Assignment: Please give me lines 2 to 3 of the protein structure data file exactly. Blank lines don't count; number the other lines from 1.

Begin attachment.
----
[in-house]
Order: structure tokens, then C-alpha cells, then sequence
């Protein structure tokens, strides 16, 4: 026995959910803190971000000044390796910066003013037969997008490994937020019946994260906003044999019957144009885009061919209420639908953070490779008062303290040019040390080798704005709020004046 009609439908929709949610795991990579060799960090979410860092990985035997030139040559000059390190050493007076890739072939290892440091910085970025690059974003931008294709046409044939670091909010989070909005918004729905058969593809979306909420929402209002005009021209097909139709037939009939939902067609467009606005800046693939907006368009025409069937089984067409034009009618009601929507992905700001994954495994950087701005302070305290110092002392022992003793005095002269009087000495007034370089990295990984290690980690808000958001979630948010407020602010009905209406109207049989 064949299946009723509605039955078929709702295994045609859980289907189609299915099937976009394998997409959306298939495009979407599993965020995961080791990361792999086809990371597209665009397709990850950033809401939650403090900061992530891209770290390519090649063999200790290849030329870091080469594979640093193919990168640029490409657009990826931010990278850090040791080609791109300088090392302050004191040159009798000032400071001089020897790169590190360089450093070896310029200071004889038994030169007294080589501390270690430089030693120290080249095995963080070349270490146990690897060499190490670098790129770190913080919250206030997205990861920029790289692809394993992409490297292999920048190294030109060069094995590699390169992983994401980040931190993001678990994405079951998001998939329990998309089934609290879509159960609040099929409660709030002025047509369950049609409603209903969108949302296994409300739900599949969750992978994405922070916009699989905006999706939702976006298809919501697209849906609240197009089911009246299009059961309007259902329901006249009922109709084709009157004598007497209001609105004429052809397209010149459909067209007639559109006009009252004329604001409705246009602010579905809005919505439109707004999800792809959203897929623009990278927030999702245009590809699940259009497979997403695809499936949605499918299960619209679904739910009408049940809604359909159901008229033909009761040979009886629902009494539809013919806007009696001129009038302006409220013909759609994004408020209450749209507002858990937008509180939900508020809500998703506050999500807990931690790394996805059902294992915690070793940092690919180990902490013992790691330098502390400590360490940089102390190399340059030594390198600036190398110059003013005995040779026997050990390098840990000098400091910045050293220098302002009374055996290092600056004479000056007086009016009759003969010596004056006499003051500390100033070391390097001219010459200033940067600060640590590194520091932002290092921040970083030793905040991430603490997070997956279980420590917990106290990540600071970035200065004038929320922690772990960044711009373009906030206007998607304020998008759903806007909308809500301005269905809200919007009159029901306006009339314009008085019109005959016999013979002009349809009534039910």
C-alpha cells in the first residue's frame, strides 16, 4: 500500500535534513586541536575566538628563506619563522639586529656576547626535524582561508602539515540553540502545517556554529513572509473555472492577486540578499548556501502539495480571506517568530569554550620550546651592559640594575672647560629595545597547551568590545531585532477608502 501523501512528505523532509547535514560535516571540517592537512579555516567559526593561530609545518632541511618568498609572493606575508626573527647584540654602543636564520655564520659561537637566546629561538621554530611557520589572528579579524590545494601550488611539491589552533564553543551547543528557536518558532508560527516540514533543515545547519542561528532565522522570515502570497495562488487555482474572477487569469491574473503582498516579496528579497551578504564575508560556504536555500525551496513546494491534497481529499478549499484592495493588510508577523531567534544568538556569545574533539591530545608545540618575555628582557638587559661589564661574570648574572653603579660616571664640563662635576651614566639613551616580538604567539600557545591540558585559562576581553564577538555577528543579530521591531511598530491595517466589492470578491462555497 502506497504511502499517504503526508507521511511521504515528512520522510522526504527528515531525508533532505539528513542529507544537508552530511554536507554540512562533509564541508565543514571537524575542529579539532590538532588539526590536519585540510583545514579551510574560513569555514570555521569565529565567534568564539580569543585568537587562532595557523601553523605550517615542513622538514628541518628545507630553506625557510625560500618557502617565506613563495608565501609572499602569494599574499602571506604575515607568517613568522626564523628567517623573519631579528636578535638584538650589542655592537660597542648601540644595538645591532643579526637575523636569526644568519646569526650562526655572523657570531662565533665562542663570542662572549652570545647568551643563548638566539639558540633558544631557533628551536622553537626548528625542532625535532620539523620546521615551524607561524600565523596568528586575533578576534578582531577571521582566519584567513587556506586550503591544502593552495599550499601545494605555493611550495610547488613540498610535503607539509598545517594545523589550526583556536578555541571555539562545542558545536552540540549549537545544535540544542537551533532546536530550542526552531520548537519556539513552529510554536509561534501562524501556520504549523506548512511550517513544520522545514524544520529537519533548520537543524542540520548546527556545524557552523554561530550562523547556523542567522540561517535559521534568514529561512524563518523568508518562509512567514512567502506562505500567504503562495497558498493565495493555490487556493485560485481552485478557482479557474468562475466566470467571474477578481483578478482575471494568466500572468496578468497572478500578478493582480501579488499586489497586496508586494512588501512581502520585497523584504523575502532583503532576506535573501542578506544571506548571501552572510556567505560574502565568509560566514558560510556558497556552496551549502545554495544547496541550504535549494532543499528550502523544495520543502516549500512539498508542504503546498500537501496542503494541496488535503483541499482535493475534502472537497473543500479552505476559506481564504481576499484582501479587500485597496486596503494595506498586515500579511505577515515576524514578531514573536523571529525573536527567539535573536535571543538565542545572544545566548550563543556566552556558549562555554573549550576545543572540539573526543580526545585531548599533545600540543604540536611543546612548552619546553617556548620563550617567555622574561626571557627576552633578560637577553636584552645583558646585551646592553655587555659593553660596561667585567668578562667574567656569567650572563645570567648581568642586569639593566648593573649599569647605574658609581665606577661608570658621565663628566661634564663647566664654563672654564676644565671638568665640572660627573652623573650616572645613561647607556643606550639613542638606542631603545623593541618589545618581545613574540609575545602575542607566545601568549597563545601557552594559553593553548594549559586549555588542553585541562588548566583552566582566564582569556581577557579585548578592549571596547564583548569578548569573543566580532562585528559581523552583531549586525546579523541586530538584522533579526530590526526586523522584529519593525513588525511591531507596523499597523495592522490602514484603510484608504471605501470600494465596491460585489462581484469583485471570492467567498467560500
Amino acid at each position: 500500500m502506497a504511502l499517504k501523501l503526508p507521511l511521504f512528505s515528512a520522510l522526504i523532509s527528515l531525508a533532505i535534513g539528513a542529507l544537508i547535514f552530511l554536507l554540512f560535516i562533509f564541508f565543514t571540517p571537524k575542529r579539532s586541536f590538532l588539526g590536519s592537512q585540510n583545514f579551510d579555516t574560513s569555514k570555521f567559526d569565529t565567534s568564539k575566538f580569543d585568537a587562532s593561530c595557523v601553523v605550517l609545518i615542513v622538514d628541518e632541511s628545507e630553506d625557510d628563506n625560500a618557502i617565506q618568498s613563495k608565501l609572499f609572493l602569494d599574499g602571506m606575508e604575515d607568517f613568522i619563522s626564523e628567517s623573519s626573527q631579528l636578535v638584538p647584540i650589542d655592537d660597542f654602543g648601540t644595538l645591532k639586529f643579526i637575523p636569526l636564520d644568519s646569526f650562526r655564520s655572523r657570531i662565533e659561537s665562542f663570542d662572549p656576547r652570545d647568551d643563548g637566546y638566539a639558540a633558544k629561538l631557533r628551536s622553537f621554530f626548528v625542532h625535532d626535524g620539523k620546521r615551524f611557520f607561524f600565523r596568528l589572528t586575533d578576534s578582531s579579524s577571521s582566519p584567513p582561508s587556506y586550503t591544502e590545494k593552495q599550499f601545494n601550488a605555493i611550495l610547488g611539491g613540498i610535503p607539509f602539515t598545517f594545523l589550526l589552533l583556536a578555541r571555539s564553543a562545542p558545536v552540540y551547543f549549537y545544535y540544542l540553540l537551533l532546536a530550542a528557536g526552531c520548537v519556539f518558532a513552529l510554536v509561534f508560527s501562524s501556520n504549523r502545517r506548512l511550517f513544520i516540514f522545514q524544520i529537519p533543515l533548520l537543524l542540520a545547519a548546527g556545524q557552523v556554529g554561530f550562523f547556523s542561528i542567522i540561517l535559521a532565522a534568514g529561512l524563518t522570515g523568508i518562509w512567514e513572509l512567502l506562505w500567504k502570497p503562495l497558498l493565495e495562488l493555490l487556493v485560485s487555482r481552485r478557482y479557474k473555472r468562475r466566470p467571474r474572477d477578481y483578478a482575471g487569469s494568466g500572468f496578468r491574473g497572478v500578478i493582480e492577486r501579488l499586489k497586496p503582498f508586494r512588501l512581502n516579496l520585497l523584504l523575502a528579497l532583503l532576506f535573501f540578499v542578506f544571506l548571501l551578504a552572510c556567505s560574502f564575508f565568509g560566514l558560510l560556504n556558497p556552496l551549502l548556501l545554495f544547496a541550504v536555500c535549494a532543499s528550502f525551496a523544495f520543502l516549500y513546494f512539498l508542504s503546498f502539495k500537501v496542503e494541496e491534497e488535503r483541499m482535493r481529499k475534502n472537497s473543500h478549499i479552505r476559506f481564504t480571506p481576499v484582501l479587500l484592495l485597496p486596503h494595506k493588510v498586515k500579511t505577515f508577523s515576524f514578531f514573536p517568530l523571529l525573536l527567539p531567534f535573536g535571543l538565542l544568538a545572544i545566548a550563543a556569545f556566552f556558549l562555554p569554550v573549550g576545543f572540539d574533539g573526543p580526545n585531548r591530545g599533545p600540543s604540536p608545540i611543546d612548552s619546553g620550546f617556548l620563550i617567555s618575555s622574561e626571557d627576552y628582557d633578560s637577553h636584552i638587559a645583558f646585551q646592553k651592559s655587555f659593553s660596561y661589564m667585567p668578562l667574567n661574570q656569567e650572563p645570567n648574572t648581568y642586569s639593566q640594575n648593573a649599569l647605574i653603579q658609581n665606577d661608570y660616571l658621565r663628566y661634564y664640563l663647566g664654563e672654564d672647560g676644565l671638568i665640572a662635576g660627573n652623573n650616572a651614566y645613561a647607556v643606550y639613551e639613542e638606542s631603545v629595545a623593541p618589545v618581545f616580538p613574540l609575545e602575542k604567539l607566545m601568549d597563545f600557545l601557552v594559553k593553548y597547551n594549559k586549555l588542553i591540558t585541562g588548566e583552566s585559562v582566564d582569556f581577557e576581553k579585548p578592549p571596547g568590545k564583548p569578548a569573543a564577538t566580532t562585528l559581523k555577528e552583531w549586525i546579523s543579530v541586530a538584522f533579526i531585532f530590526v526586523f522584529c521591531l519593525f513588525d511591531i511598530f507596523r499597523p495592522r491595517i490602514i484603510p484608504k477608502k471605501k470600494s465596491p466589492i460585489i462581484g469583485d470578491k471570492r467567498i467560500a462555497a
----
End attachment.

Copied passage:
Order: structure tokens, then C-alpha cells, then sequence
């Protein structure tokens, strides 16, 4: 026995959910803190971000000044390796910066003013037969997008490994937020019946994260906003044999019957144009885009061919209420639908953070490779008062303290040019040390080798704005709020004046 009609439908929709949610795991990579060799960090979410860092990985035997030139040559000059390190050493007076890739072939290892440091910085970025690059974003931008294709046409044939670091909010989070909005918004729905058969593809979306909420929402209002005009021209097909139709037939009939939902067609467009606005800046693939907006368009025409069937089984067409034009009618009601929507992905700001994954495994950087701005302070305290110092002392022992003793005095002269009087000495007034370089990295990984290690980690808000958001979630948010407020602010009905209406109207049989 064949299946009723509605039955078929709702295994045609859980289907189609299915099937976009394998997409959306298939495009979407599993965020995961080791990361792999086809990371597209665009397709990850950033809401939650403090900061992530891209770290390519090649063999200790290849030329870091080469594979640093193919990168640029490409657009990826931010990278850090040791080609791109300088090392302050004191040159009798000032400071001089020897790169590190360089450093070896310029200071004889038994030169007294080589501390270690430089030693120290080249095995963080070349270490146990690897060499190490670098790129770190913080919250206030997205990861920029790289692809394993992409490297292999920048190294030109060069094995590699390169992983994401980040931190993001678990994405079951998001998939329990998309089934609290879509159960609040099929409660709030002025047509369950049609409603209903969108949302296994409300739900599949969750992978994405922070916009699989905006999706939702976006298809919501697209849906609240197009089911009246299009059961309007259902329901006249009922109709084709009157004598007497209001609105004429052809397209010149459909067209007639559109006009009252004329604001409705246009602010579905809005919505439109707004999800792809959203897929623009990278927030999702245009590809699940259009497979997403695809499936949605499918299960619209679904739910009408049940809604359909159901008229033909009761040979009886629902009494539809013919806007009696001129009038302006409220013909759609994004408020209450749209507002858990937008509180939900508020809500998703506050999500807990931690790394996805059902294992915690070793940092690919180990902490013992790691330098502390400590360490940089102390190399340059030594390198600036190398110059003013005995040779026997050990390098840990000098400091910045050293220098302002009374055996290092600056004479000056007086009016009759003969010596004056006499003051500390100033070391390097001219010459200033940067600060640590590194520091932002290092921040970083030793905040991430603490997070997956279980420590917990106290990540600071970035200065004038929320922690772990960044711009373009906030206007998607304020998008759903806007909308809500301005269905809200919007009159029901306006009339314009008085019109005959016999013979002009349809009534039910």